While Labour’s internal machinations are in a sense none of our business, I do think there are lessons to learn for all of us here. Anti-semitism is by no means confined to the Labour Party, and where we wish to criticise Israel, let us not undermine the moral force of our arguments by carelessly straying into anti-semitic territory.

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Our achievements in York

Since 2015 and the formation of City of York Council’s Joint Administration, York has continued to develop as a leading city in the UK, receiving much praise and attention along the way.

However, it is important to reflect on what we as Liberal Democrats have achieved for local residents and for the City.

In 2015, in a difficult set of elections for the party nationally, we gained four councillors in York. This was a great achievement and in this article, I outline seven of our major achievements to date, both in administration and in serving our local communities. I also outline our Fair Deal campaign for the future. 

  1. Frontline investment: 

Frontline services have been our number one priority in administration. Despite the massive cuts to the Council’s budget by the Conservative Government, we have launched an ambitious £20 million investment programme in our roads, footpaths and public spaces, as well as ensuring that residents continue to receive their first green garden waste bin at no cost. More recently, in June 2018, we committed a further £1 million investment in waste and recycling, green spaces and support for our local high streets.

  1. Clean Air Zone:

In 2017, York became the first city in the UK to have a fully electric Park & Ride fleet, thanks to a £3.3 million investment. Building on this, City of York Council is now well on its way to delivering the UK’s first Clean Air Zone, thanks to the efforts of Liberal Democrat Councillors. The Clean Air Zone will aim to introduce Ultra Low Emission standards as a minimum requirement for all buses on busy routes.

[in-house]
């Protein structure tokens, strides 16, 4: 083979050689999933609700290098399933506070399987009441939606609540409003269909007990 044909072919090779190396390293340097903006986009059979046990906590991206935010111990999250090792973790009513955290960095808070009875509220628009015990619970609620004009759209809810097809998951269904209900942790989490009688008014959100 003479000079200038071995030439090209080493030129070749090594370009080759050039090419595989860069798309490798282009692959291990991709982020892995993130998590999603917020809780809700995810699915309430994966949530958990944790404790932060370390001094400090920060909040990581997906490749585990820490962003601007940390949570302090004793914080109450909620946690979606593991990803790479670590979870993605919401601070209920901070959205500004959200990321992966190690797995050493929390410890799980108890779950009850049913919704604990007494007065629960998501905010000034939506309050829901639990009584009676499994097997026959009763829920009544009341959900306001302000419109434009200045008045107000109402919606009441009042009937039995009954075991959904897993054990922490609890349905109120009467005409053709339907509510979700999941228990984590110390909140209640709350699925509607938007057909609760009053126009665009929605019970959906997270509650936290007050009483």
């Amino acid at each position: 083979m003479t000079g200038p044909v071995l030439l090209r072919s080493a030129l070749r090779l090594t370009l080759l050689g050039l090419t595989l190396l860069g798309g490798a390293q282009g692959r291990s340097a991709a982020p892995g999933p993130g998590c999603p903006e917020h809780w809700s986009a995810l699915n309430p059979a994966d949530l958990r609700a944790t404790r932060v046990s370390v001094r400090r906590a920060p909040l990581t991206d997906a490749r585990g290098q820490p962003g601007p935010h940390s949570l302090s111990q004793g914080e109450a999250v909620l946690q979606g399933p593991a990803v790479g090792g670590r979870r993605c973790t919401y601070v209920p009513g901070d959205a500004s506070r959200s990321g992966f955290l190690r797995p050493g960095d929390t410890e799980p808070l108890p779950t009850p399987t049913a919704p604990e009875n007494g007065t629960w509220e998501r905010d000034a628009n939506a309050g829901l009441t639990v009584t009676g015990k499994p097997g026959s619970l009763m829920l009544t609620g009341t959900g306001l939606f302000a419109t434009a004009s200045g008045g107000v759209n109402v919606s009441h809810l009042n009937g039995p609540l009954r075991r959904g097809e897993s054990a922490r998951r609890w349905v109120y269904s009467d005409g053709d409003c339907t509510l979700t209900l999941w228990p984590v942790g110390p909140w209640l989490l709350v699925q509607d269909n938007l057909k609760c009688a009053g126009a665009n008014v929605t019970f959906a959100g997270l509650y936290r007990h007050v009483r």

1. Community Stadium:

Construction is well underway on the new Community Stadium and Leisure Complex, which will be a great facility for football, rugby league and leisure in York. Steel frames are now in place to construct the leisure site and stadium stands. This achievement builds on our record with leisure and swimming, having saved the Edwardian Yearsley Swimming Pool from closure in 2015.

  1. Local Plan: 

After decades without one, we have submitted a Local Plan for York to the Planning Inspector, avoiding the risk of Government intervention in York’s future. Our Local Plan, if passed by the Government, will deliver the housing we need in the city, whilst protecting York’s unique character.

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Trump; explaining the inexplicable

President Trump’s erratic and contradictory ‘negotiation’ behaviour over NATO, EU and the UK sends British officials off in a frenzy of textual analysis.

It might be more productive for UK policymaking however, to assess the underlying motives of, and domestic pressures on, Trump.

Trump’s core aim is to address US government debt, and close off a series of related economic vulnerabilities; potentially catastrophic for general US global negotiating strength.

Why?

US aggregate debt is likely to exceed 106% of GDP in 2018 according to the Congressional Budget Office (CBO). A level not seen since WW2. This …

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How we can stop a hard Brexit NOW: The case for the EFTA option

Brexit is an absolute shambles.

Theresa May’s new Chequers deal did little to convince her own cabinet, let alone anybody else, and Labour in opposition are offering nothing either. All the while Britain is bitterly divided, and appears to be close to taking a long walk off of a short pier.

There is however a ready-made solution that could sort this mess out, and that is for the UK to join the European Economic Area (EEA) and the European Free Trade Association (EFTA). This arrangement already works well for Norway, Switzerland, Iceland and Liechtenstein, and it could work well for Britain too.

By joining the EFTA Britain would remain in the single market, providing peace of mind to the business community, and the hundreds of workers whose jobs currently hang in the balance. We would also have access to the trade agreements that the EFTA states already have with Canada, Mexico and others, which would further alleviate the economic risks of a hard Brexit. In addition, EFTA countries have a significant amount of influence over single market legislation, which May’s plan would not give us. EEA membership would also allow us to retain freedom of movement, which would secure the futures of over 3 million EU citizens currently living here, that this government is ready to betray.

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Rebecca Trimnell picked as PPC for Gloucester

Local resident Dr Rebecca Trimnell has been picked to be the Liberal Democrat candidate for Gloucester at the next General Election.